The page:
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Maritime Breeding Bird Atlas updated

Where do birds go to nest in the Maritimes?
  • May 16, 2016
  • 234 words
  • 1 minutes
Mapping the abundance of nesting birds across the Maritimes Expand Image

The Maritimes now has a new atlas of breeding birds.

Updated from the 1992 original, the atlas—deemed the most comprehensive and up to date source on Maritime birds—has 260,000 records of 222 species of birds that nest on Canada’s east coast, from the widely recognizable Atlantic puffin to the lesser-known rusty blackbird.

The project was a major undertaking, with over 1,300 volunteers contributing more than 48,000 hours of surveying to make the atlas a reality.

This new source of feathery facts is designed to benefit birders, locals, educators, and professional conservationists alike. The goal was to update Maritime bird information since bird populations, and ways of documenting them, have changed drastically since the release of the first atlas over two decades ago.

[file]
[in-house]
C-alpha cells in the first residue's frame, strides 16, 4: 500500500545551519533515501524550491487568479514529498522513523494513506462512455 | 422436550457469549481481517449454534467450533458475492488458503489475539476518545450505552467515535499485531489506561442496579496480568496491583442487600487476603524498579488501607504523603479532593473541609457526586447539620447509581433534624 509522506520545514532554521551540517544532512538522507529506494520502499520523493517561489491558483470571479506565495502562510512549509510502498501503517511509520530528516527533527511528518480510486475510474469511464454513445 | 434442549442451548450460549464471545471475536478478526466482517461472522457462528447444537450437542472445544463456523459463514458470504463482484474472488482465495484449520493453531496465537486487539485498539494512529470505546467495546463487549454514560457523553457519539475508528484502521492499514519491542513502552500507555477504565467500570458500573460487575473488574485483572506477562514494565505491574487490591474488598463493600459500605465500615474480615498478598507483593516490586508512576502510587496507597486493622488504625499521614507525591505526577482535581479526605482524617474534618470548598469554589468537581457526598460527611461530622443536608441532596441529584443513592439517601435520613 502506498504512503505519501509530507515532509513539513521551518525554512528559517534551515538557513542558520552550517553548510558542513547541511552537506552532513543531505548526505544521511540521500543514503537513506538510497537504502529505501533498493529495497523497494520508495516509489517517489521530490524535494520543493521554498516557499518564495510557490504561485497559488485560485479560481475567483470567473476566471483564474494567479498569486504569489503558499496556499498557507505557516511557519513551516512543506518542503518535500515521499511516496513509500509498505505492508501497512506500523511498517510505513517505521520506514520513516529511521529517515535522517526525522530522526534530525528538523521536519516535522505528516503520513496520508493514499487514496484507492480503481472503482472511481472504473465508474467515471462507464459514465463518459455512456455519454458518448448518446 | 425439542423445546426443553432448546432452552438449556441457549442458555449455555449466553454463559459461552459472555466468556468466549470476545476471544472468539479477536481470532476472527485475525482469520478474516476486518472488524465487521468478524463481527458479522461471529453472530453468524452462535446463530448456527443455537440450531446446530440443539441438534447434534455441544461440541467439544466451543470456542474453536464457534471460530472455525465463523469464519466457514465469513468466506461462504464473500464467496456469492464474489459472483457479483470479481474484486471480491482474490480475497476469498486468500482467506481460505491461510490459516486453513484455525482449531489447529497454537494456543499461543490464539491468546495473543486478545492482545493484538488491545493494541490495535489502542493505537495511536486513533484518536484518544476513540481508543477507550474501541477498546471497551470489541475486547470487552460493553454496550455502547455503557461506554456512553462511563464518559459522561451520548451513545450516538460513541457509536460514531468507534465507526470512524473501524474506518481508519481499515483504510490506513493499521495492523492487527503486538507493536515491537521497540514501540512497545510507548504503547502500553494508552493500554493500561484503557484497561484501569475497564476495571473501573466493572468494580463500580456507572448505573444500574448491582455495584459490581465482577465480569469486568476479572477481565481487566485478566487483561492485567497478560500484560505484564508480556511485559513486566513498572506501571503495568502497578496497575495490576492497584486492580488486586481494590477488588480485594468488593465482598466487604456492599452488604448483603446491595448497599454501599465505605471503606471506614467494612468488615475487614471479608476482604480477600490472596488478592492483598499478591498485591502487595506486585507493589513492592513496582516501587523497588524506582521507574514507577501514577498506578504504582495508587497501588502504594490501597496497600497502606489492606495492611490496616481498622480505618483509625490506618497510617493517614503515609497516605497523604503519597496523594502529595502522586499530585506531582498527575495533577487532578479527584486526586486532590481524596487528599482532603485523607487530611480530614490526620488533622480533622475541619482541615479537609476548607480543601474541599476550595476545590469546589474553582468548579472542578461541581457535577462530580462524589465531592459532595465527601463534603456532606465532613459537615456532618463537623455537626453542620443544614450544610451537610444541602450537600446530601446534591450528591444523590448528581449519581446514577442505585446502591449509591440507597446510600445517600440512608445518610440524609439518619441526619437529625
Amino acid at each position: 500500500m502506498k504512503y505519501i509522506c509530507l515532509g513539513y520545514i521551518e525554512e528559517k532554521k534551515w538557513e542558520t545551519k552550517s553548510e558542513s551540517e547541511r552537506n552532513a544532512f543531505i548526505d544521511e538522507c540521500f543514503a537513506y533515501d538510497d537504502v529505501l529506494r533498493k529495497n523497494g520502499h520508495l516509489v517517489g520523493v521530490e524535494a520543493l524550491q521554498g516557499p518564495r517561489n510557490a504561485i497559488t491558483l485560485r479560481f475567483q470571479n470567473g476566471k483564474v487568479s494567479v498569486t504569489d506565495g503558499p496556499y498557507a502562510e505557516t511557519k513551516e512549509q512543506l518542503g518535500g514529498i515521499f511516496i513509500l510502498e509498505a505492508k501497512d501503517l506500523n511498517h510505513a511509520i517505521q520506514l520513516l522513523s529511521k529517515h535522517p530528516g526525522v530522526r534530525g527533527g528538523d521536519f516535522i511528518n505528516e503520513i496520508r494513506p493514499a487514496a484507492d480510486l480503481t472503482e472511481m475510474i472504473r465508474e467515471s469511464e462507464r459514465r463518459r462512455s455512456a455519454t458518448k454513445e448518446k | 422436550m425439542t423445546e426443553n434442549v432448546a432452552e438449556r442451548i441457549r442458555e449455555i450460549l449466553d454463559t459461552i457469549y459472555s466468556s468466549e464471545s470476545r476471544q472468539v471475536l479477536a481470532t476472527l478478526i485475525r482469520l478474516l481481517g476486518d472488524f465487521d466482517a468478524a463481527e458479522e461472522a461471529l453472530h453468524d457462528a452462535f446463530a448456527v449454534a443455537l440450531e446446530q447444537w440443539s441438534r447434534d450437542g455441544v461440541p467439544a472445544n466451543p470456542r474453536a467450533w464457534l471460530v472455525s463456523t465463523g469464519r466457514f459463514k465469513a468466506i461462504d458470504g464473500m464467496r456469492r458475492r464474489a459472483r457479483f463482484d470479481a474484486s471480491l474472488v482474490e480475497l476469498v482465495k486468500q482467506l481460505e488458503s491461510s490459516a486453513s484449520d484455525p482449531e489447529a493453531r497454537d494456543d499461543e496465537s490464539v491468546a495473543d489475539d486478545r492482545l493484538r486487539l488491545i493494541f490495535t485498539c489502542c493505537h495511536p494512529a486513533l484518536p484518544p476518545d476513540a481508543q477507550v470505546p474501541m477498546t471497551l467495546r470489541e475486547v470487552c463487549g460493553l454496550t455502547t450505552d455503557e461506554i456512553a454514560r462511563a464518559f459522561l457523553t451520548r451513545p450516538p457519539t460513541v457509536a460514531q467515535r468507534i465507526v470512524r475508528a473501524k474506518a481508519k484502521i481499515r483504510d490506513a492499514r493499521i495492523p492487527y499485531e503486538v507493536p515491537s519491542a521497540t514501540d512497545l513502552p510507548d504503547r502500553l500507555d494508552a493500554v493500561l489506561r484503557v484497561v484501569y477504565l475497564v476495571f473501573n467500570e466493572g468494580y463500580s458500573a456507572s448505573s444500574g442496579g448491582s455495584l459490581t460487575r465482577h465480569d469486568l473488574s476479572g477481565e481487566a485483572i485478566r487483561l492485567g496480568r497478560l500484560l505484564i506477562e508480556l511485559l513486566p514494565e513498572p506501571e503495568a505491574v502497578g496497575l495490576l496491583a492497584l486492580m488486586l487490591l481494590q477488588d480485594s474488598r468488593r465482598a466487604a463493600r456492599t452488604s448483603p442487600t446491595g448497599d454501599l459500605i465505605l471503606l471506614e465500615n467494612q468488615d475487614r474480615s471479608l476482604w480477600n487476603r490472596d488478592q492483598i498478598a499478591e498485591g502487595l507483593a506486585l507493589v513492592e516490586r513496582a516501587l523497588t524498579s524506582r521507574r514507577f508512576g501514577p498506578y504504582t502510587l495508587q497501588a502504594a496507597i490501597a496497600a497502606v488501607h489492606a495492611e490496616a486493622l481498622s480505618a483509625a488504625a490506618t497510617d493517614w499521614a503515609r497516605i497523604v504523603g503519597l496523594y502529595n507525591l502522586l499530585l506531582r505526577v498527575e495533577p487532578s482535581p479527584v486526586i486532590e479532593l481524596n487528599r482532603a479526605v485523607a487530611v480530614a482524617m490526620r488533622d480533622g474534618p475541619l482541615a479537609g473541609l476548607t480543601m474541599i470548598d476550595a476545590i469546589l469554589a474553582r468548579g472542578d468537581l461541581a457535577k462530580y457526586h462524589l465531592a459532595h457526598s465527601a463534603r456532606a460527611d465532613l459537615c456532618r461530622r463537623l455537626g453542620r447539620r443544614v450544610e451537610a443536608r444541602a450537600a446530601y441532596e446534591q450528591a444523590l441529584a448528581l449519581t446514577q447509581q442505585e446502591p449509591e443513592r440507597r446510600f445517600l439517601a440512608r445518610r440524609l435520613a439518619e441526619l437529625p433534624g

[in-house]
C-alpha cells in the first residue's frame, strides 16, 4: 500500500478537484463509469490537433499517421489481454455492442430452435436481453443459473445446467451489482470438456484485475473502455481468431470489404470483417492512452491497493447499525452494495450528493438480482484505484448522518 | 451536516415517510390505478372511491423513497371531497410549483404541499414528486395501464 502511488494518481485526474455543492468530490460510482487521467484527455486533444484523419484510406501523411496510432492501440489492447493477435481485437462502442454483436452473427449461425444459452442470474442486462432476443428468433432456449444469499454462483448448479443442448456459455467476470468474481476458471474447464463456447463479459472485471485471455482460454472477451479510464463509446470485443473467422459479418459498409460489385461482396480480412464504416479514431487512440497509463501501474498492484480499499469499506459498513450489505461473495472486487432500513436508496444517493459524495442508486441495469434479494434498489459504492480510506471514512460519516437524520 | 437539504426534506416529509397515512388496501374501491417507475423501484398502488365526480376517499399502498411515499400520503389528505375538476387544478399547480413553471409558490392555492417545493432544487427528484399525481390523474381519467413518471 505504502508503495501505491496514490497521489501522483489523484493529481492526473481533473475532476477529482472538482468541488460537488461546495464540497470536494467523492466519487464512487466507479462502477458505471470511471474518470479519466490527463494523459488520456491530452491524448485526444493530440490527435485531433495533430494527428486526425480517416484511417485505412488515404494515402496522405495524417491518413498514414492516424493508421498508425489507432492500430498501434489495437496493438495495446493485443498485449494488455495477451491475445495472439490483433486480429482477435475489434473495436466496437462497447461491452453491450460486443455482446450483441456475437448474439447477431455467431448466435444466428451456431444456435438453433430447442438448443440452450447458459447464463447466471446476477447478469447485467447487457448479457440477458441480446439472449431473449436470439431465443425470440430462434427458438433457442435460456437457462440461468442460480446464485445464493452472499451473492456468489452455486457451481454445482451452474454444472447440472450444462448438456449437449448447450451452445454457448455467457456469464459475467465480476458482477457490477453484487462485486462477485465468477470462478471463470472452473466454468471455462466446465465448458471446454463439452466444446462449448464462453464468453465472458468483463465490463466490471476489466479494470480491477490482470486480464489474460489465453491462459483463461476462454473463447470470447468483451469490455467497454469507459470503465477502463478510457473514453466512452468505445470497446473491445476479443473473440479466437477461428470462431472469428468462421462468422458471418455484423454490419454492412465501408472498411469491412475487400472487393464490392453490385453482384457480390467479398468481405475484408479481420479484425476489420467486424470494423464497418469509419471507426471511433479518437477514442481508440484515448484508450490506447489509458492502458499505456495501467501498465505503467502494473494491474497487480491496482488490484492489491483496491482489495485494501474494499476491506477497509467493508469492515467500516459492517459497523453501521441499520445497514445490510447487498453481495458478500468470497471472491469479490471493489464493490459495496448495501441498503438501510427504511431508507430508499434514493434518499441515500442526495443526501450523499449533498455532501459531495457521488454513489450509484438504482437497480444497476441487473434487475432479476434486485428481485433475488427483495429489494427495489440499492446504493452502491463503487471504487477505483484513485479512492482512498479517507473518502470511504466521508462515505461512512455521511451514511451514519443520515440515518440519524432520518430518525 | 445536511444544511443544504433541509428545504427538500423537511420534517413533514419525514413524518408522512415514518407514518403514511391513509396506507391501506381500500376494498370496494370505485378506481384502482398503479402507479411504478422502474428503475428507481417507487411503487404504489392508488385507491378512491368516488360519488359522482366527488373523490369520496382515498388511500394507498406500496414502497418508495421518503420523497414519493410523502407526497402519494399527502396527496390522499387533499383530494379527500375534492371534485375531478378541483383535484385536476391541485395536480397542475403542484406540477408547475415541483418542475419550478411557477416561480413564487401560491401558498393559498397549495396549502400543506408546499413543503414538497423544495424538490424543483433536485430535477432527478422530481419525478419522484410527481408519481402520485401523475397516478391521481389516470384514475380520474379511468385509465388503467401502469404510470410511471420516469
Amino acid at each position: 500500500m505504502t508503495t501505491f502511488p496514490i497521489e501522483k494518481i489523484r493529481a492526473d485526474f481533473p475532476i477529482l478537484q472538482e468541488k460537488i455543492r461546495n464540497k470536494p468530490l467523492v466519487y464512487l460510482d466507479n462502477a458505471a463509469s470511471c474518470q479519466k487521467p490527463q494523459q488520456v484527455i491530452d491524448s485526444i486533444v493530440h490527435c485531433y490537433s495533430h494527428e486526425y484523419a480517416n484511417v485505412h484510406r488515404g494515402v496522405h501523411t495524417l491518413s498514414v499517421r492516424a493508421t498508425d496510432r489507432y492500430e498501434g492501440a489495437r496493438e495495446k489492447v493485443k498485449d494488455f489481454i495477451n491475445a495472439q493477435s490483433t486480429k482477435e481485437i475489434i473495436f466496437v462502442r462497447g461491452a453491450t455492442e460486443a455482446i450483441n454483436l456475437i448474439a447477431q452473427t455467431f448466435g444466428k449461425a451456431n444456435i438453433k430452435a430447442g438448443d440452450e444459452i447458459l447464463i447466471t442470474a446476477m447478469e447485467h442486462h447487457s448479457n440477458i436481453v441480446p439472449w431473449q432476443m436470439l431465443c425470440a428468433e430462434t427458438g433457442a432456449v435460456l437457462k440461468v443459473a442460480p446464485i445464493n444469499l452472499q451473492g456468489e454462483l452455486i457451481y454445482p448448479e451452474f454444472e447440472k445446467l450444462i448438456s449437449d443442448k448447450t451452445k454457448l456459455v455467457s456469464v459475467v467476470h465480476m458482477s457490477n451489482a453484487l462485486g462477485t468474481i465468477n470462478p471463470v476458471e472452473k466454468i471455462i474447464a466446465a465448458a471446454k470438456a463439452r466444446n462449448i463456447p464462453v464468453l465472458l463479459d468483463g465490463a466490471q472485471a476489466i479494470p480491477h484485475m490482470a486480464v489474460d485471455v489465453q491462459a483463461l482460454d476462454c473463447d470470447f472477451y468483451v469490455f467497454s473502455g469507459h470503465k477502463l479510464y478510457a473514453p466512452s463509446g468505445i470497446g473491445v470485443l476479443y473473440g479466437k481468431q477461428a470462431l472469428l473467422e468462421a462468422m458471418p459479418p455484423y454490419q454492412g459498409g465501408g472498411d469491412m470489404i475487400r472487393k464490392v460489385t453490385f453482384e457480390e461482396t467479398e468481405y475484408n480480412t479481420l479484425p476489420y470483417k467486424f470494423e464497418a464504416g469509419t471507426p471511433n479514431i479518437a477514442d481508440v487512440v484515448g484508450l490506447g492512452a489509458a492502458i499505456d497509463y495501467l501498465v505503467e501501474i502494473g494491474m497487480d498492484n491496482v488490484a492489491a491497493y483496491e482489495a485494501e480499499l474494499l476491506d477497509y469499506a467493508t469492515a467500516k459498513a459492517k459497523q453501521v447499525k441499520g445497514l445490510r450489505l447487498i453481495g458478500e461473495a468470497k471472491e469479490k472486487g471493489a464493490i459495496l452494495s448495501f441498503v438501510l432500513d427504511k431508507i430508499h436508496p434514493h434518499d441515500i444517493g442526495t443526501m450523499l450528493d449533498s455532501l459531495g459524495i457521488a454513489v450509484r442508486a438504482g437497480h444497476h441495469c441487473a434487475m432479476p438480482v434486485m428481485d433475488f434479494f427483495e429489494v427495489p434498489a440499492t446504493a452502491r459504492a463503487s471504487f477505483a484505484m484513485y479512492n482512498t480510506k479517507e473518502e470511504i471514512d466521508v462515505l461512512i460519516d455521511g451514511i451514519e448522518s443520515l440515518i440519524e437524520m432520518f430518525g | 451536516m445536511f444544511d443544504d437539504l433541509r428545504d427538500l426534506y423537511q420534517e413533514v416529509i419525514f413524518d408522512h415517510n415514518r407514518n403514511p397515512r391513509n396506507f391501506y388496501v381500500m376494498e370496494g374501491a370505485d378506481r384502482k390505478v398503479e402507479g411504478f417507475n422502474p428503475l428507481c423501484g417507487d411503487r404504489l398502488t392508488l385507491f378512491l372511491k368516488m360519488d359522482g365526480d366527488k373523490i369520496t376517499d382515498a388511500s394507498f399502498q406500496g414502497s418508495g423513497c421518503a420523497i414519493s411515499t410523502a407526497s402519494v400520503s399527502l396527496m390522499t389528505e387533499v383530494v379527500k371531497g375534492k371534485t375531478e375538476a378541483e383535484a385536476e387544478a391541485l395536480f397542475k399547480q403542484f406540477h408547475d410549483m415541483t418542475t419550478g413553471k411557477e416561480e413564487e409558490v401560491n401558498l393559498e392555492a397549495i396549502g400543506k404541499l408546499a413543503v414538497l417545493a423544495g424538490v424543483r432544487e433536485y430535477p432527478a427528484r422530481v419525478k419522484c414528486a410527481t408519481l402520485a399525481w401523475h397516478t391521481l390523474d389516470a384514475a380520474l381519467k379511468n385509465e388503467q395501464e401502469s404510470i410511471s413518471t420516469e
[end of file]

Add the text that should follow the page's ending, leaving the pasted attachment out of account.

Species accounts have extensive information, describing their range, habitat, and abundance, to name a few. Each account includes pictures, maps, and text to provide a comprehensive overview of each species.

For example, a map of the Atlantic puffin’s breeding range shows these birds nest on Machias Seal Island in New Brunswick, off Nova Scotia’s southwestern shore, and the Bird Islands in Cape Breton. It also shows that these locations are similar to those documented in the 1992 atlas, suggesting things like food availability and preferred habitat might limit the puffin’s range.

Expand Image

Puffin breeding evidence across the Maritimes. (Map courtesy Bird Studies Canada)


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